Can You File a Civil Lawsuit for Sexual Abuse Following a Related Criminal Trial?
Seeing a sexual abuse perpetrator walk free after a criminal trial can often be very traumatizing to the survivors of the sexual abuse by that person. It may seem like the end of the line in terms of seeking justice, however, if the survivor can pursue a sexual abuse injury civil case against the perpetrator it does not have to be. But is it possible to pursue a civil trial when a criminal did not end well?Filing a Civil Suit
As long as the civil suit is within the statute of limitations, and other statutory requirements have been met, there is generally nothing that precludes a civil trial from being filed after a criminal trial has ended, regardless of the outcome. There are different time limits for adult and minor child survivors. In order to file a lawsuit against certain governmental defendants – such as a school – the plaintiff has to show that he or she first filed a claim with the affected government body within a certain time. There are exceptions to this governmental claim requirement when the abuse involves a minor.
The preceding criminal case is not linked to the civil case in such a way that a dismissal or acquittal in the criminal case means that the civil case will fail. However, when a criminal trial ends in a conviction, it is more likely that the civil lawsuit will be successful. The burden of proof is different in the criminal trial, and a civil trial requires less evidence to show that the same conduct occurred. The evidence still has to show that it is more likely than not that the conduct the perpetrator is accused of occurred at his or her hands. Furthermore, the burden of proving this is on the plaintiff.Protecting Young People in the Community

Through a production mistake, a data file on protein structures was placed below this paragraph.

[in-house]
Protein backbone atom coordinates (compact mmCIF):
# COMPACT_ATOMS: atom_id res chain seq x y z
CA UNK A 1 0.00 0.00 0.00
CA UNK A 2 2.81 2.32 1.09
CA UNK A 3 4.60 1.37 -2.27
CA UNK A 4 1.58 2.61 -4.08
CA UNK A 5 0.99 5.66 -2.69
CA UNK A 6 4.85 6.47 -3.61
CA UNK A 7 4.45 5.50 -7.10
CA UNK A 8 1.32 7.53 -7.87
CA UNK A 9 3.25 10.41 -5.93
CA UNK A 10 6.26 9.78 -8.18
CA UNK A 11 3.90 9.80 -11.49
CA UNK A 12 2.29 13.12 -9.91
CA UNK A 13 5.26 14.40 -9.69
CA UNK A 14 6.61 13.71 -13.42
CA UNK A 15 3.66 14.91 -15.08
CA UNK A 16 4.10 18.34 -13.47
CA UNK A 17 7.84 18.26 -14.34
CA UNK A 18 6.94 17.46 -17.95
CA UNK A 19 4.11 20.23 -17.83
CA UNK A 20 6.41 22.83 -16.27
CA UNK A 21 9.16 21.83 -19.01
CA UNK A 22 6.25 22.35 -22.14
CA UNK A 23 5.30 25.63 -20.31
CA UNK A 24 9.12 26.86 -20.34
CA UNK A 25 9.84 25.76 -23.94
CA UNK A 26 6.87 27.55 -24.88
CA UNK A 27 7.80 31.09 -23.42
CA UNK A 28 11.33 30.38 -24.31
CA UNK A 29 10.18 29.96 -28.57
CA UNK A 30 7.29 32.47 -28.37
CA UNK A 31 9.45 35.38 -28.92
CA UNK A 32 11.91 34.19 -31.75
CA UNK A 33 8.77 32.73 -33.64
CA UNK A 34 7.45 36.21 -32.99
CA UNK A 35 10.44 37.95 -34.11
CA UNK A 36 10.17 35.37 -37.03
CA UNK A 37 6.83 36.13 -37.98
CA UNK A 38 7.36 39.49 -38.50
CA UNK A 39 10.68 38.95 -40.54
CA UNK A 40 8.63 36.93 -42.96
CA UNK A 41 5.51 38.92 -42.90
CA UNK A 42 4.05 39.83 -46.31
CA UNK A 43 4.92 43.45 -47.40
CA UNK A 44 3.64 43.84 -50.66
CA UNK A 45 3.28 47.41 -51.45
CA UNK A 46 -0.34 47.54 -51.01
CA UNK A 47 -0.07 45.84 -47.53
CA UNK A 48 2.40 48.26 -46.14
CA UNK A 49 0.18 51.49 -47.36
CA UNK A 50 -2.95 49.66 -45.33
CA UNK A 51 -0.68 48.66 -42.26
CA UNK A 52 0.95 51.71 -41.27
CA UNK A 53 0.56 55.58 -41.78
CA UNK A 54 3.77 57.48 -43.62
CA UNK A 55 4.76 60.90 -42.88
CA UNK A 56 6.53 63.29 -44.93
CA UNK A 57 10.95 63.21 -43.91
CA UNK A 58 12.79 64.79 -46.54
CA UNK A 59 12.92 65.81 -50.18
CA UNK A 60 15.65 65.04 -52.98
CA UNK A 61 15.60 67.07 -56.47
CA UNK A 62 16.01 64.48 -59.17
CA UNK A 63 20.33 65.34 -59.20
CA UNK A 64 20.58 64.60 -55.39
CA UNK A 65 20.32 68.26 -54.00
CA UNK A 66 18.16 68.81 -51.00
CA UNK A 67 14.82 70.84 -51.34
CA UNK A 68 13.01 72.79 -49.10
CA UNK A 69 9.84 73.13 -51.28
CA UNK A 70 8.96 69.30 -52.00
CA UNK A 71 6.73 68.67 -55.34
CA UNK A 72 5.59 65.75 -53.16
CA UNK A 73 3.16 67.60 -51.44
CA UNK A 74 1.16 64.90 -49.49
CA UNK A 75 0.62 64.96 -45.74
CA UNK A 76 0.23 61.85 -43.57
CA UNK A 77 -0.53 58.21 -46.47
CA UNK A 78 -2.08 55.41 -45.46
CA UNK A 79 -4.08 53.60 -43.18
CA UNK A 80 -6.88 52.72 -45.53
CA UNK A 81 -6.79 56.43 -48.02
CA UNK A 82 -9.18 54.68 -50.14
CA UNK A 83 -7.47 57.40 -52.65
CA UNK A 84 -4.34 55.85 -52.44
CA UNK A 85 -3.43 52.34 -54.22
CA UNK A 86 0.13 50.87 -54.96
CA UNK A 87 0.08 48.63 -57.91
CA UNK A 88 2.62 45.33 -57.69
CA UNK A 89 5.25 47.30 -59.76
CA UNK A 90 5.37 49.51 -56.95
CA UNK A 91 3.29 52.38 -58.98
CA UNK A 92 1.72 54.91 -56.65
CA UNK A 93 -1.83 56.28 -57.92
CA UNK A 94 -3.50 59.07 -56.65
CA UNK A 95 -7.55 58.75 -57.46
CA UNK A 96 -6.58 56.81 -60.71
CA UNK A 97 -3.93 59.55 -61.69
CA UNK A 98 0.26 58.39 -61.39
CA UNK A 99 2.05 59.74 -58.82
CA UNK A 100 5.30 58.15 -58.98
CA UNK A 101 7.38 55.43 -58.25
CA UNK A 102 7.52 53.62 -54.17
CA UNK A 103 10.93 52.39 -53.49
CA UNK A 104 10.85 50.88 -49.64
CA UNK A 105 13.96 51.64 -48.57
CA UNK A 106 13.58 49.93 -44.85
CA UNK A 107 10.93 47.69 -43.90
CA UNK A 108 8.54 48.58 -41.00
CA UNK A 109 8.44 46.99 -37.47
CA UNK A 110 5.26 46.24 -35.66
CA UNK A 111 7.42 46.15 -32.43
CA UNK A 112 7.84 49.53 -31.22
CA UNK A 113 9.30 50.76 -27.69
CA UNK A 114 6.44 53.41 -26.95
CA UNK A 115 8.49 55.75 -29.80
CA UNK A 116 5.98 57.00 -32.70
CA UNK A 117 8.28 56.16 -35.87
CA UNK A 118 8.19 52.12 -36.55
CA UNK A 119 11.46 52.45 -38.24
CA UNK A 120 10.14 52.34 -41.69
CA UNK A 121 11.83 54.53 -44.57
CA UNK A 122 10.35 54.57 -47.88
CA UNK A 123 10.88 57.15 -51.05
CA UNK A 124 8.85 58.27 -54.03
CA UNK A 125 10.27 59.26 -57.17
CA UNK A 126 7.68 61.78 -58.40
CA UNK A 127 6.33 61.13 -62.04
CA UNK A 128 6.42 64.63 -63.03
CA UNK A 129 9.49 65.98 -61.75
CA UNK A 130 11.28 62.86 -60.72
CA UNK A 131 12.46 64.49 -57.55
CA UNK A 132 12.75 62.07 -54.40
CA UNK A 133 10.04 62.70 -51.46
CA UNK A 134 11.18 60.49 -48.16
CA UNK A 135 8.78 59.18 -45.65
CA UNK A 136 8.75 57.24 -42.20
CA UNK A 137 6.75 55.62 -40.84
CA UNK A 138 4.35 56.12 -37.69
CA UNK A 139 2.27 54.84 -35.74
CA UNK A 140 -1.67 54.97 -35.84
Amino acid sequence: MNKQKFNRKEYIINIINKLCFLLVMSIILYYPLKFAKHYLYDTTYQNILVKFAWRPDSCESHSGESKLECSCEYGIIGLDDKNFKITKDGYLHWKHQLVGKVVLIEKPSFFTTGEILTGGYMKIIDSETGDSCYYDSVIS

Attorney Robert Allard has handled more than 100 cases of sex abuse in at least 10 school districts throughout the Bay Area. He believes that parents need to be more aware of the dangers that currently exist to children at school. Mr. Allard and other community leaders are also pushing the state of California to increase awareness training for teachers, helping to spot sex abuse and other red-flag behaviors among their colleagues. “Teachers or educators who figure out excuses how to isolate children in between classroom periods or after school—that’s a warning sign,” Allard told NBC Bay Area.Let Us Assist You
If you would like to discuss how you can take action against someone who sexually abused you or a minor child in your care, Mr. Allard and the rest of our team is equipped to help you. For a free consultation, contact the experienced San Jose personal injury attorneys at Corsiglia, McMahon & Allard, L.L.P., serving Santa Clara County, San Mateo County, Monterey County, Alameda County, San Benito County, and the Bay Area.Sources